reflections in glass
Breaux Bridge transplant-turned-townie Ginger Kelly looks back on an unique, artful journey and the loved one she influenced along the way.
Ginger Kelly believes that blowing glass is “art for problem-solvers.”
photos by romero & romero
The colorful world of Ginger Kelly is a brick-and-mortar outlier on the antique streets and among sepia-toned shadows of downtown Breaux Bridge.
Surrounded by chic Cajun quaintness, city blocks containing stores where dust is celebrated not swept, Kelly’s glass studio is a starburst of energy and imagination. When the sun shifts and invites itself inside, Kelly’s pieces – vases, pitchers, ornaments and jewelry only scratch the surface of her expansive functional yet decorative all-glass catalog – come to life, radiating a kaleidoscope of color so brilliant it’s impossible to ignore.
And though the space is different, though it’s unique, it still fits this neighboring community of Lafayette. So does Kelly, for that matter. Sure, she might not sound like the people she greets, and her summers are spent far away from the soupy air of south Louisiana – an escape spent in Seattle with her son, Jesse, blowing glass – but make no mistake, for Kelly, this is home.
A Californian by birth, Kelly relocated to St. Tammany Parish in 2005 after spending many years working in Seattle’s renowned glasswork and commercial art industry. Though not directly affected by the devastation brought by Hurricane Katrina, Kelly was one of many metro New Orleans artists to find creative refuge in Acadiana. In addition to forging a fiercely loyal local customer base here, Kelly also educates the community in her craft, instructing frequent glass blowing and glass art classes.
“Breaux Bridge is a great space,” Kelly says. “I’ve established myself here. I know a lot of people. I have kind of a following. And I think people like what I do, and I feel the southern culture blended into my work naturally. And people interact with each other. A quick nod of the head in your direction, or a stranger saying “Hey,” can make you feel at home compared to a place where everyone has headphones on.”
Kelly’s fascination with glass developed shortly after graduating from college and deciding to plant professional roots in Seattle. To pay the bills, Kelly worked as a graphic artist for print companies, but was lured away by the three-dimensional creative experience glass afforded. The early lessons Kelly learned in Seattle are still applicable today and helped forge her signature “functional and sculptural” designs.
“When you’re blowing glass, you have to be completely focused on what you’re doing,” Kelly says. “Whether it’s functional or artistic – and there are so many avenues in each – you have to stay engaged. Glass is so interesting. It’s an art for problem-solvers.
“Sure, I have a plan that I start out with, but things change so quickly,” Kelly says. “Nothing is written in stone with glass, so you have to adapt without warning sometimes and change that plan.”
No matter what Kelly is creating – whether it’s a bracelet or a bowl – her work is instantly recognizable because of the non-uniform way in which she liberally uses color, giving pieces a look that would fit in seamlessly on the set of “The Brady Bunch.” Though her technique and expertise has ripened over the years, Kelly’s love affair with eye-catching shades and tones has been evident from day one.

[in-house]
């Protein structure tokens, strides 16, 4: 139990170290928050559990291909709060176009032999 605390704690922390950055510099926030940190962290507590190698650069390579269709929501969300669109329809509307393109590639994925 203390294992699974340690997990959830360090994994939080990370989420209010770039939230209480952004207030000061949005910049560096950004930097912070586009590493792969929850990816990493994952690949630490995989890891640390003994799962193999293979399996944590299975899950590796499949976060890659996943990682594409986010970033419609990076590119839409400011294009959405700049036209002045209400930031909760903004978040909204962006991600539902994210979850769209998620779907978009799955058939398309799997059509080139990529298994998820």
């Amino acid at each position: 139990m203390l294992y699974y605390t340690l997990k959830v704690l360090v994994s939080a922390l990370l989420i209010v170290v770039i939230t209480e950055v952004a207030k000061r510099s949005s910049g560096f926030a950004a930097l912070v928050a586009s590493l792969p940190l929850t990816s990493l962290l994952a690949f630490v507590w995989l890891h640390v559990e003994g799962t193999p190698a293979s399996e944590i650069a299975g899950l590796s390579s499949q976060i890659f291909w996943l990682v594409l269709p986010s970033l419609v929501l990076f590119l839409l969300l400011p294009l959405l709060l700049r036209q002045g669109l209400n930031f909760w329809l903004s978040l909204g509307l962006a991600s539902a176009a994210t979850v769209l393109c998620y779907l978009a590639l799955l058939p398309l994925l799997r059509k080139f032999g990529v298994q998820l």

“Color in glass looks like wet paint,” Kelly says. “It’s great; it’s lush. And even when I look back, and look at how my work has changed, that color has always been there. It’s been a constant.”
Much of the actual glass-blowing Kelly performs takes place during summer sabbaticals to Seattle, more specifically her son Jesse’s workspace. Following in his mother’s footsteps, Jesse has been a key team member for Lino Tagliapietra, an Italian master glass artist, for the past decade. He’s studied and designed both domestically and abroad, so is therefore well-versed in Western and traditional Eastern European glass blowing techniques.
“It’s a team effort, for sure,” Kelly says. “Hey, he’s a big strong guy. Don’t think I don’t put that to use out there.”
“I guess he was paying attention to what I was doing better than I thought, growing up,” Kelly says. “He was around it. I didn’t make him do it. He’s coordinated, so he took to it well. And in glass, you have people who are technically very good – technicians, really – and then you have creative people. He’s a combination of that, and so am I.
“I come from a mechanical family who all had busy hands and always did things with their hands,” Kelly says. “So that’s just in our nature or in our blood. It’s a team effort, for sure. Hey, he’s a big strong guy. Don’t think I don’t put that to use out there.”
On his own website, Jesse credits his inspiration to the icons of his childhood and from meaningful life experiences – a sentence that seems like an ode to his mother, even though Kelly quickly downplays the direct impact she had on her son’s job choice.
“He’s paved his own way,” Kelly says. “I’ve had people say, ‘Oh, boy, I couldn’t work with family.’ But it’s not like that at all. I’ve never said, ‘Do it like me.’ He’s got his own style and approach. I learn from him as much as he learns from me. As an artist, I’m proud of that. And as a mother, as well.”